Editorial | Why CARICOM must play hardball on roaming regime
We welcome the apparent advance in negotiations between the Caribbean Community (CARICOM) and the region’s telecoms on a new regime for call and data roaming in the Caribbean, but are holding our applause until there are further and better particulars on what is really on offer.
It can’t be difficult, at this stage, for consumers to be given more than a light sketch of the proposed regime, including whether it contemplates the explicit removal of roaming charges for people travelling within CARICOM, or the establishment of a special roaming rate for regional mobile phone users. We’d expect the former, assuming that is what was promised.
This issue has renewed focus in the wake of this week’s announcement by CARICOM’s current chairman, Barbados’ Prime Minister Mia Mottley, that, after negotiations with service providers, “a modest, fixed, single CARICOM roaming rate for all CARICOM” will be announced shortly. This fee will cover the cost of data, including access to popular social-media platforms.
This newspaper’s concern is that we, as yet, don’t know what is defined as “modest”, or if the single-fee regime will contain elements of ‘rebalancing’, requiring consumers of some CARICOM markets, especially the more competitive ones, to pay higher rates when they roam than they do at home.
Indeed, as Ms Mottley noted in her speech at the opening of the CARICOM Intersessional Summit, roaming charges within the community are prohibitive, representing a drag on the use of mobile communication technologies for doing business while travelling within the community. That’s not good for a region keen on engaging technology and is working towards structuring itself in a genuine single market and economy.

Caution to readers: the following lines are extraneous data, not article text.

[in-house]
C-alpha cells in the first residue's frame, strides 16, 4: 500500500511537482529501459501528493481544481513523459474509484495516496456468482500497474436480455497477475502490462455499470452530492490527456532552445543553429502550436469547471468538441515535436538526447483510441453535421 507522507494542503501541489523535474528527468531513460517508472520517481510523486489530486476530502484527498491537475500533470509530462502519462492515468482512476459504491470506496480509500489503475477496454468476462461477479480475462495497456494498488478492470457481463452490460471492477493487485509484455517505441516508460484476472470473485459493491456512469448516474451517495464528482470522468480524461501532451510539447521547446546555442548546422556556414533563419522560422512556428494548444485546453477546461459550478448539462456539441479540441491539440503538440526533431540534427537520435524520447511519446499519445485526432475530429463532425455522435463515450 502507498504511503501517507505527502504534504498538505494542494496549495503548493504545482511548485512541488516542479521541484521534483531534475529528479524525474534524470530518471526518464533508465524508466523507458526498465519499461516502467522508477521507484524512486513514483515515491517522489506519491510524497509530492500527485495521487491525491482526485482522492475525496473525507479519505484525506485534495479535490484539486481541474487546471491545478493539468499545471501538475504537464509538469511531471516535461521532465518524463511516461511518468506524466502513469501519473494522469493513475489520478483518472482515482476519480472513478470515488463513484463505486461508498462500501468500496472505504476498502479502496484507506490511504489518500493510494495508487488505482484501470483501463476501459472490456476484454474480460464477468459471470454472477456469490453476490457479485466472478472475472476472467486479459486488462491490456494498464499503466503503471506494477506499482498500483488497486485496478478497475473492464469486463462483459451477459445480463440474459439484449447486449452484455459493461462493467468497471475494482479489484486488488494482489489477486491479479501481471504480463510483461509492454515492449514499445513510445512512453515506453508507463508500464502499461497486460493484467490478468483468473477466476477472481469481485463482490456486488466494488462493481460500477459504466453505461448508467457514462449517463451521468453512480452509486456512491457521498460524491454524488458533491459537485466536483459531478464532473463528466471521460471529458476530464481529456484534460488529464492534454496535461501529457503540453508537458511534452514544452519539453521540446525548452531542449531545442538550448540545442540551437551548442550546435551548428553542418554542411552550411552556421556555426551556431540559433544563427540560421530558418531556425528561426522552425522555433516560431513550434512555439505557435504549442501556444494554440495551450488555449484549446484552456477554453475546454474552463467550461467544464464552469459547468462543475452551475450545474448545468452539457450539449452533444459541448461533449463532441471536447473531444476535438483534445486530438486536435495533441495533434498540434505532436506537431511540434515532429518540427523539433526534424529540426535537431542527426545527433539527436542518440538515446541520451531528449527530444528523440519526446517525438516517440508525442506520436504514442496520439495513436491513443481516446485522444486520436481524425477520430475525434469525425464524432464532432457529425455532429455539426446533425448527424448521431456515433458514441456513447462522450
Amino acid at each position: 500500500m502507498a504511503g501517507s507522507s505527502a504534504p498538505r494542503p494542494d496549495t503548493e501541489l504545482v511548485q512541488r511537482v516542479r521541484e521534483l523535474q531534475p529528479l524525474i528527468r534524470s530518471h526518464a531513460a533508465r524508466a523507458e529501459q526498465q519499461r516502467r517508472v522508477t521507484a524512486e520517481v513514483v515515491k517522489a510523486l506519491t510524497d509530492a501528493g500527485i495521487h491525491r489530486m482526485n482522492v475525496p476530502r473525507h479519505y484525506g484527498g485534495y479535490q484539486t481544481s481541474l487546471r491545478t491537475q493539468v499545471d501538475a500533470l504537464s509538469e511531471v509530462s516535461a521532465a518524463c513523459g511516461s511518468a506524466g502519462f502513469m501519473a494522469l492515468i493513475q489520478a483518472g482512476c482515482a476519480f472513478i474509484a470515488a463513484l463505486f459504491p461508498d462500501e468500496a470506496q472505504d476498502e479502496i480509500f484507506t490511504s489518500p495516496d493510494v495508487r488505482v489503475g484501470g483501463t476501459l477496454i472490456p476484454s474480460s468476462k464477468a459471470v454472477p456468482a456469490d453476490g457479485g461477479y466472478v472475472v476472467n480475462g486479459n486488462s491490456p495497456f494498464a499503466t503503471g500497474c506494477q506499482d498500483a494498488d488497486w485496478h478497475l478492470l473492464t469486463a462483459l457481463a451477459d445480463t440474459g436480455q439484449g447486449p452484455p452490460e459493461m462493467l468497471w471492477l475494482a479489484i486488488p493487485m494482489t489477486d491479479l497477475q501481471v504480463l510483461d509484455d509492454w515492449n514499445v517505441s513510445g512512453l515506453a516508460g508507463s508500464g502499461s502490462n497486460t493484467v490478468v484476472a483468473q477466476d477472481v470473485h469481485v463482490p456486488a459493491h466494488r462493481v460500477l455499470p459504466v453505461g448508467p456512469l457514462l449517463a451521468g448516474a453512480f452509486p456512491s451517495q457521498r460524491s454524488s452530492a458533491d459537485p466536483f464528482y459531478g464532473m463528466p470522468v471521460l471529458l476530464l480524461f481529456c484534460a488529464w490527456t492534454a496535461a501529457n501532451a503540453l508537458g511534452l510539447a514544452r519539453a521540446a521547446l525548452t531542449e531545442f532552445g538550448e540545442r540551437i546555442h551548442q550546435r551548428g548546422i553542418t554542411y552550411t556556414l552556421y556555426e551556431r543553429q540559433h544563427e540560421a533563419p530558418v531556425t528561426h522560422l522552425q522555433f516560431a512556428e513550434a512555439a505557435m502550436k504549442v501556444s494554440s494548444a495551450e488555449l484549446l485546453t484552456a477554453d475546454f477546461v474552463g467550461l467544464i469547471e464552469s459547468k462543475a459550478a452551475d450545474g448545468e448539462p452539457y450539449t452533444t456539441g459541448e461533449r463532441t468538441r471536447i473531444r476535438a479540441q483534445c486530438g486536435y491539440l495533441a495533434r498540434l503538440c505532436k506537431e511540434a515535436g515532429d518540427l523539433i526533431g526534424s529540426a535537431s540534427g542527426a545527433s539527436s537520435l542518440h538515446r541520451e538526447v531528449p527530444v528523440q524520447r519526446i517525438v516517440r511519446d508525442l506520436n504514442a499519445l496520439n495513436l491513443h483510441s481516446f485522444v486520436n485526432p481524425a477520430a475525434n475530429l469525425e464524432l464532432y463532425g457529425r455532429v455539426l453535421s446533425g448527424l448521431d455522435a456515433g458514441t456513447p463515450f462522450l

So, last November when the information and communication technology ministers of the 15-member group announced their decision to “collectively approach” the telecoms companies for negotiations on roaming charges, the initiative was widely welcomed.
The predicate, as we understood it, was the elimination of these charges when a consumer with a mobile phone registered in one member state used it in another. We, or course, expected that, similar to the European Union (EU), where roaming charges were eliminated 20 months ago, there would be some kind of a ‘fair use’ policy, to prevent abuse of the arrangement by, say, someone who moved abroad for an extended period, but maintained the contract with, and SIM card from, his or her ‘home’ service provider.
Apart from Grenada’s Prime Minister Keith Mitchell, who has oversight for this initiative, we are not clear who is actually negotiating the technical stuff for CARICOM.
Indeed, we were surprised that Jamaica’s Technology Minister Fayval Williams, who oversees among the community’s largest, and most sophisticated, mobile phone markets, appeared less informed about the development than she ought to be. Ms Williams and Jamaica’s Office of Utilities Regulations, in conjunction with the regional telecommunications oversight body, would be expected to be in the thick of things, ensuring the best deals for consumers.
The point is, given Jamaica’s, and the region’s, experience when their telecoms markets were liberalised two decades ago and how, in many respects, the new players have grown to resemble the old ones, CARICOM has to be attentive and aggressive to get the best deal for its citizens. We expect the service providers to argue that the removal of roaming charges will be a big economic hit, limiting their ability to invest in new technologies to upgrade their systems. The same argument was made in Europe for several years.
Unfortunately, we don’t have data on regional roaming use and its impact for consumers. The EU, however, might guide our expectations. It used to be the case that up to half of Europeans switched off their data when travelling within the EU. Within months of the removal of roaming charges, data use while roaming jumped 435 per cent. Calls, over the same period, increased nearly 150 per cent and within a year were up nearly fivefold.